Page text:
Learn the facts about sciatic leg pain, and it may help you understand your pain. The sciatic nerve is the largest and longest nerve in the human body, emerging from the spine in the lower back and running through buttock region and all the way to the lower leg, where it functions to control the muscles in that region. The sciatic nerve also functions to provide sensation to the entire lower region of the body, including your thighs and legs and extending to the soles of your feet. If for any reason the sciatic nerve becomes irritated or inflamed, the pain that is caused is known as sciatica. Sciatica references the numerous symptoms that are directly associated with the irritation of the sciatic nerve, but does not indicate the source.

Much of the lower back and leg pain is symptomatic of sciatica, and is most common in individuals between the ages of 30-50. This is due more to the normal wear and tear associated with aging than any particular injury.

Sciatic Symptoms
The most common symptom of sciatic nerve irritation is when the pain flows consistently along the pathway of the nerve, especially when the pain is persistent on only one side of the body. There are considerable ways in which this pain can be experienced. There can be a tingling sensation or aching and burning can be common as well. The type of pain is often associated with the exact location of the irritation. It is possible that a patient suffering from sciatica will feel like they are being poked with pins and needles in their lower extremities, accompanied by weakness in the leg or foot of the infected nerve.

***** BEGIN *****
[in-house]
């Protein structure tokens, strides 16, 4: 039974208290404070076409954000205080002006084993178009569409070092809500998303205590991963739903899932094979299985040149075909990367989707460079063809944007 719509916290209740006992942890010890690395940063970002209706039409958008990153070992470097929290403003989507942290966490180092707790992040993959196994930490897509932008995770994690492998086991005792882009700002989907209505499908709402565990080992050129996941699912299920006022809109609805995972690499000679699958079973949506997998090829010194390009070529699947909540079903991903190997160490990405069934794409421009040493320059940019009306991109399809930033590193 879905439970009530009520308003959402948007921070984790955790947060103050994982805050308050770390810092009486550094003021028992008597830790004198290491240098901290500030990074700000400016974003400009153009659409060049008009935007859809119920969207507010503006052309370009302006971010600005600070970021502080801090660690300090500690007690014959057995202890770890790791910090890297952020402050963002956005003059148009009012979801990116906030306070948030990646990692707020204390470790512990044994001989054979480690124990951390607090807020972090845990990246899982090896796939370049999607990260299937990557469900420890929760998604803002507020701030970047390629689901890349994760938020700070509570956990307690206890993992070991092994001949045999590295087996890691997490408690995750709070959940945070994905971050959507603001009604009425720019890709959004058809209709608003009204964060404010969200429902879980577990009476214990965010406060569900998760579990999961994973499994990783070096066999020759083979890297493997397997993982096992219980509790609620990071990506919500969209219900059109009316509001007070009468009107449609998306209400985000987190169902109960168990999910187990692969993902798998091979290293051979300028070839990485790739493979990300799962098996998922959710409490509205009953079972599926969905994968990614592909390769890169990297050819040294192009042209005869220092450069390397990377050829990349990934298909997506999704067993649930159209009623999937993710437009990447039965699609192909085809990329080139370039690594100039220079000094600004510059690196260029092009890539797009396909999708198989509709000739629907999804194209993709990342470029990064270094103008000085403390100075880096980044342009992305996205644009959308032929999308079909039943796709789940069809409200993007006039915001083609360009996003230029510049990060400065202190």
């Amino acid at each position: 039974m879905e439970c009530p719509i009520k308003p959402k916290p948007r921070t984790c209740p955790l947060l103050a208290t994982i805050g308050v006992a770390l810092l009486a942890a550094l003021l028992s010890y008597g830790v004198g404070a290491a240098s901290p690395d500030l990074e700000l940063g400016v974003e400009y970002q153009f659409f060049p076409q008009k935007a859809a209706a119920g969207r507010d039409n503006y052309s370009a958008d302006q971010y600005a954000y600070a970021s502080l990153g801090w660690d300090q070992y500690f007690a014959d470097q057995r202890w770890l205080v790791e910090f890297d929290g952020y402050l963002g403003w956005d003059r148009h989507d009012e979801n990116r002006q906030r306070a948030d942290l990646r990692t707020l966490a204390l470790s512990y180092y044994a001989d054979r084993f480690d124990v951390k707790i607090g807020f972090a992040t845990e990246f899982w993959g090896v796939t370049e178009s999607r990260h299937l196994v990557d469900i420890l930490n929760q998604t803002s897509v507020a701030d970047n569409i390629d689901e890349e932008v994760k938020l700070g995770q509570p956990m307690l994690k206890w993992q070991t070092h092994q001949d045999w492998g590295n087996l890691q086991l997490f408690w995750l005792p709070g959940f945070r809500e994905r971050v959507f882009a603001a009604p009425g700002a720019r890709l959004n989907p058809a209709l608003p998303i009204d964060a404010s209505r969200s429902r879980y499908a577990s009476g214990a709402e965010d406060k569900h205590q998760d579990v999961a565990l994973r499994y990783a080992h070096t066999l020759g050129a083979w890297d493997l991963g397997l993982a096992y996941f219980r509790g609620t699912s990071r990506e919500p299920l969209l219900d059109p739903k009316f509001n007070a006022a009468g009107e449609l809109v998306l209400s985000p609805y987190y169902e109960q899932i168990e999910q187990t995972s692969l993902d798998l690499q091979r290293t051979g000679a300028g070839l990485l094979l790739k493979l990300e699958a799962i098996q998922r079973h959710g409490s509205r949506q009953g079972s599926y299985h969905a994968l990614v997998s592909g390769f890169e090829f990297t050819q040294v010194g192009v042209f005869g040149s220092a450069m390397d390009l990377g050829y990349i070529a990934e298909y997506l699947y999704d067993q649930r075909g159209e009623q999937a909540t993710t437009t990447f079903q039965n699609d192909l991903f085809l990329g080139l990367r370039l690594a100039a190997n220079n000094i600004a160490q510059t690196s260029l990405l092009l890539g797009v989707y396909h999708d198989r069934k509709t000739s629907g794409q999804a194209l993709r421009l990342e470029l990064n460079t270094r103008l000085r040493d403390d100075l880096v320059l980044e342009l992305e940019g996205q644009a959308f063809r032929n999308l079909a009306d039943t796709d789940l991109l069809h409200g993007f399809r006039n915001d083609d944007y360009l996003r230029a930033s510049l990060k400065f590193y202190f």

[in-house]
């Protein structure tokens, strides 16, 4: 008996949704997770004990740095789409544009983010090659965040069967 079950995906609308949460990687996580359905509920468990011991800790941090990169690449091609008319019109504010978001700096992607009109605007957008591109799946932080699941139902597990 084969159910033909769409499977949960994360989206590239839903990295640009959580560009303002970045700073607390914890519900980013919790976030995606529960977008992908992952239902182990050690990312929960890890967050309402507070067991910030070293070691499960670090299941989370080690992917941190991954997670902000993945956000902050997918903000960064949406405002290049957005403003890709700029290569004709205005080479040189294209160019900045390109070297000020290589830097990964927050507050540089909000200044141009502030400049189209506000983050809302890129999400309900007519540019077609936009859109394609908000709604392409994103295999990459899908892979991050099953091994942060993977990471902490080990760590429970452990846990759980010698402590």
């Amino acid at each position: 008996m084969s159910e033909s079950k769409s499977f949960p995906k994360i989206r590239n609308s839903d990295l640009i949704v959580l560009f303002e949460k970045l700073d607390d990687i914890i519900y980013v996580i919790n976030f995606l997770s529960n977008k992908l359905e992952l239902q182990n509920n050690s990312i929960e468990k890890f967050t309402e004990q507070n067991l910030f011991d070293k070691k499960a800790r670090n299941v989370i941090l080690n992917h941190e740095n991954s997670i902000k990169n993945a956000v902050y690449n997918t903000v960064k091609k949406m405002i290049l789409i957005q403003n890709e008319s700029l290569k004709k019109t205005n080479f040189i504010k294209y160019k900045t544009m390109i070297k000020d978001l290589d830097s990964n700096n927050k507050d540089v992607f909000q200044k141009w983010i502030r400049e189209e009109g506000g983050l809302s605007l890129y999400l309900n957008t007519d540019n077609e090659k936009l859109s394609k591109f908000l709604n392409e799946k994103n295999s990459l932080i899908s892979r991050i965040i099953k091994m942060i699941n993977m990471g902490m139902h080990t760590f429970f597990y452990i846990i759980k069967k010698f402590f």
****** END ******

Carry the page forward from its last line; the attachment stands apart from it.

As a general rule, sciatica develops slowly and progressively, rarely beginning with intense pain. The pain is normally exacerbated by long sitting sessions, bending, sneezing or coughing as well as sudden movements.

Diagnosing Sciatica
The diagnosis of sciatica begins with your physician. Your physician will be able to take into consideration your medical history as well as evaluate your descriptions of the pain and its manifestation, including when it began and the activities that triggered it or those that make it worse. It will also be necessary for you to undergo a complete neurological examination that will place an emphasis on your legs and spine. This includes the assessment of your sensory strength as you perform certain activities, allowing the doctor to assess your reflexes, muscle strength and any pain that may be caused by certain movements.

Diagnostic imaging devices, such as MRI’s, CT scans and x-rays will be used by your physician to aid in the diagnostic process. This will help your doctor see if there is something more serious at work.

Treatment Options
In most cases, a conservative approach, such as chiropractic treatments, will be highly effective. Because sciatica can be caused by a number of issues, the treatments will vary based on the cause. This will depend heavily on your chiropractor. The term “conservative” in this context refers to treatments that are not invasive, which excludes surgical procedures and medication. A chiropractic approach would be focused on eliminating or minimizing the pain by addressing any spinal issues, restoring normal movement and function, subsequently reducing the irritation and inflammation.

Should you have any questions concerning sciatica, call the team at Pivotal Health Physical Medicine to schedule an appointment for an evaluation.